The Blue Green Blog

Selected tags

Shipping: Time to clean up your act

04 Jun 2018

The shipping industry is being asked to reduce its carbon emissions, following in the footsteps of the car industry. This is no surprise, as shipping is estimated to be responsible for almost 20% of global carbon emissions by the year 2050. Ships also use fuel that contains 3,500 times more sulphur than diesel used by cars, and even though ships are responsible for around 90% of global trade, there is no current regulation of carbon emissions, internationally. In 1997, the Kyoto Protocol made the International Maritime Organisation – the UN division for global shipping - responsible for managing carbon emissions from marine fuels.

In April 2018, the International Maritime Organisation’s environment committee convened in London to devise a global plan to reduce carbon emissions from shipping. The initial proposal was to cut emissions by 50% by the year 2050, but this figure may need to be increased to anywhere between 70% and 100% to prevent damage to marine environments.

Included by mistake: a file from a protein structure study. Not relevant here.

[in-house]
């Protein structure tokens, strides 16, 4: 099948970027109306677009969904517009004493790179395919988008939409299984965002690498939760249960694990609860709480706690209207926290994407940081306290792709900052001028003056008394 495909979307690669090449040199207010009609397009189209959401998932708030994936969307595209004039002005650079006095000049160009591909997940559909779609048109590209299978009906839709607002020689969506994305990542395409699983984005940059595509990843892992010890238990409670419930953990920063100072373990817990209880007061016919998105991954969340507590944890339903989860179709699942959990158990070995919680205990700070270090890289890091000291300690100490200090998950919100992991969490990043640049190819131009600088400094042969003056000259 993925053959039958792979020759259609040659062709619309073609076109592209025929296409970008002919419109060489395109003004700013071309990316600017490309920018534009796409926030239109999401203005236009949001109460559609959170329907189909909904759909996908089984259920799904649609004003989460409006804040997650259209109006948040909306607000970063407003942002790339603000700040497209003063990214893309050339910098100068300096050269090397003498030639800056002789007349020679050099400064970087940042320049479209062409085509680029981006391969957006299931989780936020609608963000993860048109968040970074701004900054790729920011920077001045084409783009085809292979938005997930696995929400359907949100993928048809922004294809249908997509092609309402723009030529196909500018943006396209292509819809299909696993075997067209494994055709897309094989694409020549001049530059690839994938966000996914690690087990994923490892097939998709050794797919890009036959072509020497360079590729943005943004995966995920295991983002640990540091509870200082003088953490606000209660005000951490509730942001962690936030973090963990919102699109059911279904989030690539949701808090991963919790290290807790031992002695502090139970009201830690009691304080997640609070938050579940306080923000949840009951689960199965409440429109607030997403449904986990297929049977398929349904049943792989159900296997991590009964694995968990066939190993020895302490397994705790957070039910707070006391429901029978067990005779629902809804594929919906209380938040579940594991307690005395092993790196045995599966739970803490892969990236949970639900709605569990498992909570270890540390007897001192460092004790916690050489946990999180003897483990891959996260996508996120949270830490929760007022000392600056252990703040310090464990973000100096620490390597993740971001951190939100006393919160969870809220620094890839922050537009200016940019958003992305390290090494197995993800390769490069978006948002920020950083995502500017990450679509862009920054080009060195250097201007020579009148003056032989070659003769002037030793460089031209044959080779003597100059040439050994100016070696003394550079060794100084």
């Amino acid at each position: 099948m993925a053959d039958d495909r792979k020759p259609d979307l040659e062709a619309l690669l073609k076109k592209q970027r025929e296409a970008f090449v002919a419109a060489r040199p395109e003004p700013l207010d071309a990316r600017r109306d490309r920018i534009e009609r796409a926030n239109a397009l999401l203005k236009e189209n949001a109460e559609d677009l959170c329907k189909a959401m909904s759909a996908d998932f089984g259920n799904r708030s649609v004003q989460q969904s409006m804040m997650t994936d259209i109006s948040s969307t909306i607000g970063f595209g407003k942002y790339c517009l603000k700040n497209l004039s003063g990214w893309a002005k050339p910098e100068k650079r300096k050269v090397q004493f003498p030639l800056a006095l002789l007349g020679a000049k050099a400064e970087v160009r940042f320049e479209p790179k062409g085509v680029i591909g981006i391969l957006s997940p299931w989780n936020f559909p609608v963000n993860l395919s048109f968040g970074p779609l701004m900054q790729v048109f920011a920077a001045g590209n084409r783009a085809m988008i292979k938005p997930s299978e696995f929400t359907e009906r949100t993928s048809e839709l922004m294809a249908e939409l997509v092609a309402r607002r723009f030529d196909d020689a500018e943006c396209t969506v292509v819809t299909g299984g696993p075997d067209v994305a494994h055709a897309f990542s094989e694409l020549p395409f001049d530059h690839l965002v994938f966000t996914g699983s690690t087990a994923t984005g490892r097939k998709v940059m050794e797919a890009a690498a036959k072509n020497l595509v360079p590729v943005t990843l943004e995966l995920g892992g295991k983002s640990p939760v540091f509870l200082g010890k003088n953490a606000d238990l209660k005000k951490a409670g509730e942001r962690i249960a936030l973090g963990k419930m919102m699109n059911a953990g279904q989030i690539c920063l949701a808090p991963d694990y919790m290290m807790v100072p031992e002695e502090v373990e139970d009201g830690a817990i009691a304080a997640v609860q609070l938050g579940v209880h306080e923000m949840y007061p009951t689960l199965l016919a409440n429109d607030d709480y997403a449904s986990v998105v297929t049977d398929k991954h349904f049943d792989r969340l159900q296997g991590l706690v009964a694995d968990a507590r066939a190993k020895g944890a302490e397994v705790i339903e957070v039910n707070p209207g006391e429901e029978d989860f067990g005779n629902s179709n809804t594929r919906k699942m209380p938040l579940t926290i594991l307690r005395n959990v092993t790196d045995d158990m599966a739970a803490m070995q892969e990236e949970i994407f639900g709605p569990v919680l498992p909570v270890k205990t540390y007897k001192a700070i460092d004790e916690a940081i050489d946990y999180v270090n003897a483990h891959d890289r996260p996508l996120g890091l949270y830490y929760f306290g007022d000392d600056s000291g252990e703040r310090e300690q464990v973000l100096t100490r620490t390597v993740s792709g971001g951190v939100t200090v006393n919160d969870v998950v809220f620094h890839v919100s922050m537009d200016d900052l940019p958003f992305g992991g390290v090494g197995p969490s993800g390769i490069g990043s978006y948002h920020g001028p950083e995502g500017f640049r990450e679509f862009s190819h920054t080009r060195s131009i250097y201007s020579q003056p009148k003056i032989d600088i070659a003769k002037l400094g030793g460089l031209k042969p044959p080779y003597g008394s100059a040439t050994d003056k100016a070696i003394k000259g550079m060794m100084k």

There are countries – like Panama and Brazil - that go against these proposals, primarily as they rely on global shipping for much of their revenue, and are worried that their economies may be damaged as a result.

It is concerning that shipping was not included in the Paris Agreement on climate change, however there are countries that are proactively taking measures to improve the carbon footprint of the shipping industry.

Christiana Figueres, a former UN chief negotiator on climate change, says that "One very interesting announcement…came from [South] Korea, which is ordering more than 200 new ships for its fleet. These are 30% larger and 30% more efficient." She adds that some countries may require funding to take on these changes, and that there should be an international finance fund to help such countries.